The ear is a complex structure that consists of an external ear, the middle ear and the inner ear. If one of these parts is compromised, hearing loss occurs. Nevertheless, there are treatment options available for the most common types of hearing loss.
Common Types of Hearing Loss
Sensoineural loss involves damage or malformation of the inner ear or an auditory nerve. Damage can come from loud noises, trauma, a congenital disorder or the aging process.
With a conductive loss, sounds never reach the inner ear. They are blocked by a physical structure, such as a growth or earwax.
Determining the Source of the Loss
When a Blockage is Present
Once your doctor has conducted a hearing test to confirm your hearing loss, he or she may perform an ear exam to determine if your ear canal is being obstructed. Here are a few common obstructions:
- Swelling from an injury
- A foreign object
If your audiologist identifies a blockage, appropriate measures are taken to remedy it. Ear wax can simply be cleaned from the ear. However, fluid that is due to an infection may be resolved with an antibiotic.
When No Blockage is Present
If an obstruction is ruled out, your audiologist may conduct a series of tests, such as magnetic resonance imaging (MRI) or auditory brain stem response (ABR) tests.
- MRIs provide detailed images of the cranial cavity, including the inner ear. These tests are usually done to rule out the possibility of a tumor or brain injury.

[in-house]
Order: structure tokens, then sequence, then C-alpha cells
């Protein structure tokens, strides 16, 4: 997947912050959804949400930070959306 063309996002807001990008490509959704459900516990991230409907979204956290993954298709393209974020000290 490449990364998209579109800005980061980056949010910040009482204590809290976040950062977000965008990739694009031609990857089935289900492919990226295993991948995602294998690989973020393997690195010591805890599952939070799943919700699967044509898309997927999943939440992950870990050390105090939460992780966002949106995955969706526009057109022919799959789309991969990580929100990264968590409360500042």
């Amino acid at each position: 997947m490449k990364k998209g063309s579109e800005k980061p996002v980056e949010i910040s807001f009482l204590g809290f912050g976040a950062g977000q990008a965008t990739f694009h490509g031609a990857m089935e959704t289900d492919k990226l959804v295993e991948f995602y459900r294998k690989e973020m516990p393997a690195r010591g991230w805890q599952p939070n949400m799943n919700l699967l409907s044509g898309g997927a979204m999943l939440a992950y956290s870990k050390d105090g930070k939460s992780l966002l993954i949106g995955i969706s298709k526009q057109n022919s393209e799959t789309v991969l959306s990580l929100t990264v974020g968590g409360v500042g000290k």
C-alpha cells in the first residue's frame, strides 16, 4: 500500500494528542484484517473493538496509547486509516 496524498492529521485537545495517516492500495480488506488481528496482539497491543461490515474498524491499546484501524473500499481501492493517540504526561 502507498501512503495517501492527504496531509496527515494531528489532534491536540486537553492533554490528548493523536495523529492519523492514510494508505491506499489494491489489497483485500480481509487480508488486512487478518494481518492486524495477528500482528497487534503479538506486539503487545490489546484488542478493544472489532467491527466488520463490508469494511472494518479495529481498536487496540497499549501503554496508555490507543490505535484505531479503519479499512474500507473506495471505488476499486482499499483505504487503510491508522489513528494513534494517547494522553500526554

- ABR tests indicate how well your auditory nerve is working. In some cases, the nerve can be damaged or unresponsive.
Your treatment will depend on whether or not the loss of hearing is permanent.
Temporary Hearing Loss Treatment Options
Temporary hearing loss is often resolved by medication or time. Here are a few conditions that can cause temporary hearing loss and their associated treatment:
- Ear infections are usually treated with antibiotics. However, if the infection is minor, your doctor may allow it to resolve on its own.
- Medications, such as certain antibiotics, chemotherapy drugs and high-dose aspirin, that are toxic to the ear can cause hearing loss that returns after the medications are stopped.
- Auditory injuries can heal over time.
Permanent Hearing Loss Treatment Options
Permanent hearing loss is usually treated by devices that enhance sound reception, such as the following:
- Hearing aids that can be worn on the outside or inside of the ear can amplify desirable sounds and minimize background noise.
- Implants can be surgically placed to enhance or replace the functionality of the inner ear.
If you are having difficulty hearing, the first step in treatment is a visit to your doctor. He or she can perform appropriate auditory tests to determine the cause your hearing loss. Often, an effective treatment option is available.